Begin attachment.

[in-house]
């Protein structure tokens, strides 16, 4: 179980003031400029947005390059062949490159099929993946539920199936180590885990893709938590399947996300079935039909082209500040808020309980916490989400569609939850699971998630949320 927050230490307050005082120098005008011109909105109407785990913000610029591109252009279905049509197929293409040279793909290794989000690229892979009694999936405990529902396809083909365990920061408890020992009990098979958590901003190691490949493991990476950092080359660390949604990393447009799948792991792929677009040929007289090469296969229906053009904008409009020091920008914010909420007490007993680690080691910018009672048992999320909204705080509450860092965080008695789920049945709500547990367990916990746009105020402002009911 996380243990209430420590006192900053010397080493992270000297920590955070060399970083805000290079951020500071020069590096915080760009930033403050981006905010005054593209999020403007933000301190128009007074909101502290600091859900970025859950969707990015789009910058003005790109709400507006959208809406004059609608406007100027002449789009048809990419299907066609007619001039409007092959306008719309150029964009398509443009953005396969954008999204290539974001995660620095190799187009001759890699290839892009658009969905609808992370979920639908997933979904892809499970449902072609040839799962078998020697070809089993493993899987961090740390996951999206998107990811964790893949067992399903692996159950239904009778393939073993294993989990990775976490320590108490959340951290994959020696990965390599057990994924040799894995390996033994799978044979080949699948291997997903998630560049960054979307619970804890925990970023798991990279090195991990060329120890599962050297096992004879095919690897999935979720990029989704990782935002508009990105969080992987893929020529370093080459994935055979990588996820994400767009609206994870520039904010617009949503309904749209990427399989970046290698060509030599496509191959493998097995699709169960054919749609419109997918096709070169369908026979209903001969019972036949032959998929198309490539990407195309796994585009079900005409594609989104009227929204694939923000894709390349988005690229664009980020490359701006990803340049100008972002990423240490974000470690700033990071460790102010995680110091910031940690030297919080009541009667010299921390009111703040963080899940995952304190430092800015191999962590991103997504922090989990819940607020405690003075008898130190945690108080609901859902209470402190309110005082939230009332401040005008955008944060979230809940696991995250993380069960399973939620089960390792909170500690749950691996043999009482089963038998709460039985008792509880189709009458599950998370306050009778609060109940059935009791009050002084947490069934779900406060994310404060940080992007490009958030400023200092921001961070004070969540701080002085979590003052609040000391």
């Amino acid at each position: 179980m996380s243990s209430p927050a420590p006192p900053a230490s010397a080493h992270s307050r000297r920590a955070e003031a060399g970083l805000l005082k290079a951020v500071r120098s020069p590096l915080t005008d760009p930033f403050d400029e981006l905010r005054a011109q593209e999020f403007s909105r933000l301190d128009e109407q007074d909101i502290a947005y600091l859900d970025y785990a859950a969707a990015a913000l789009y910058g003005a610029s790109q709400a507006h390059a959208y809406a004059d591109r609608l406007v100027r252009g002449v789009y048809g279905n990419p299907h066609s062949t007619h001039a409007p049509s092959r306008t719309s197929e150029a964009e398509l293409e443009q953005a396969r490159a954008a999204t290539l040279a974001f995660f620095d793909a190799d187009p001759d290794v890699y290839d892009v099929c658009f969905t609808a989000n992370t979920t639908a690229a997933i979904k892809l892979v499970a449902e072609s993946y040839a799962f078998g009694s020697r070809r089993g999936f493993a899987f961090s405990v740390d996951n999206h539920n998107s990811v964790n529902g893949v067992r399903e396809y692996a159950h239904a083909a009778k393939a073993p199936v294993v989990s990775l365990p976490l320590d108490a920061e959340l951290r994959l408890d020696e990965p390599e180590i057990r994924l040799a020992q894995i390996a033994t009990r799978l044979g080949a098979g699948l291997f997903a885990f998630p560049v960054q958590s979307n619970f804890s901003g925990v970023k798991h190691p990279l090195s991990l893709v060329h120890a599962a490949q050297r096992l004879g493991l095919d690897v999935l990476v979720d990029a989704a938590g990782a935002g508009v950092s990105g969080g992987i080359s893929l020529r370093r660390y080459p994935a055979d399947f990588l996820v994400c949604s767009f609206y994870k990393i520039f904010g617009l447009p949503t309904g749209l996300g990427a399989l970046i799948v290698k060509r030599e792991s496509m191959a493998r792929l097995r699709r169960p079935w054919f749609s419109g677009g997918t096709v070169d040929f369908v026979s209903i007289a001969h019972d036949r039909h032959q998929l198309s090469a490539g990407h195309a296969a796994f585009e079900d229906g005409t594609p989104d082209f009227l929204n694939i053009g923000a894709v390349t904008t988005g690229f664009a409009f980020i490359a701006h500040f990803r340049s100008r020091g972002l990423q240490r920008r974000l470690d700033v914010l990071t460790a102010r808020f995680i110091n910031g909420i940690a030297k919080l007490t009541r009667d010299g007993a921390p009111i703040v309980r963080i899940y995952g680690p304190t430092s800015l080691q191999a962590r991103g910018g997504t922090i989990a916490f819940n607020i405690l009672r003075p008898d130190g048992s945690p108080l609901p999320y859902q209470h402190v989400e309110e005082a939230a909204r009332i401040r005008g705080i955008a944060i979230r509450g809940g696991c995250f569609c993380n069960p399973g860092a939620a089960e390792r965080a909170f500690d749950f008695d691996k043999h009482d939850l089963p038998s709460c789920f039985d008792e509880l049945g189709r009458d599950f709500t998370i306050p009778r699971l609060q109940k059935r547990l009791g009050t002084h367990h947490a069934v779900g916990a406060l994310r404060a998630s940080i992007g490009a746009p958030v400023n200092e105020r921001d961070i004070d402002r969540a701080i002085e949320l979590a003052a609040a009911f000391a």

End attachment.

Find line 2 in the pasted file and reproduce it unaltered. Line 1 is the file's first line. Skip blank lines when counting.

């Protein structure tokens, strides 16, 4: 179980003031400029947005390059062949490159099929993946539920199936180590885990893709938590399947996300079935039909082209500040808020309980916490989400569609939850699971998630949320 927050230490307050005082120098005008011109909105109407785990913000610029591109252009279905049509197929293409040279793909290794989000690229892979009694999936405990529902396809083909365990920061408890020992009990098979958590901003190691490949493991990476950092080359660390949604990393447009799948792991792929677009040929007289090469296969229906053009904008409009020091920008914010909420007490007993680690080691910018009672048992999320909204705080509450860092965080008695789920049945709500547990367990916990746009105020402002009911 996380243990209430420590006192900053010397080493992270000297920590955070060399970083805000290079951020500071020069590096915080760009930033403050981006905010005054593209999020403007933000301190128009007074909101502290600091859900970025859950969707990015789009910058003005790109709400507006959208809406004059609608406007100027002449789009048809990419299907066609007619001039409007092959306008719309150029964009398509443009953005396969954008999204290539974001995660620095190799187009001759890699290839892009658009969905609808992370979920639908997933979904892809499970449902072609040839799962078998020697070809089993493993899987961090740390996951999206998107990811964790893949067992399903692996159950239904009778393939073993294993989990990775976490320590108490959340951290994959020696990965390599057990994924040799894995390996033994799978044979080949699948291997997903998630560049960054979307619970804890925990970023798991990279090195991990060329120890599962050297096992004879095919690897999935979720990029989704990782935002508009990105969080992987893929020529370093080459994935055979990588996820994400767009609206994870520039904010617009949503309904749209990427399989970046290698060509030599496509191959493998097995699709169960054919749609419109997918096709070169369908026979209903001969019972036949032959998929198309490539990407195309796994585009079900005409594609989104009227929204694939923000894709390349988005690229664009980020490359701006990803340049100008972002990423240490974000470690700033990071460790102010995680110091910031940690030297919080009541009667010299921390009111703040963080899940995952304190430092800015191999962590991103997504922090989990819940607020405690003075008898130190945690108080609901859902209470402190309110005082939230009332401040005008955008944060979230809940696991995250993380069960399973939620089960390792909170500690749950691996043999009482089963038998709460039985008792509880189709009458599950998370306050009778609060109940059935009791009050002084947490069934779900406060994310404060940080992007490009958030400023200092921001961070004070969540701080002085979590003052609040000391």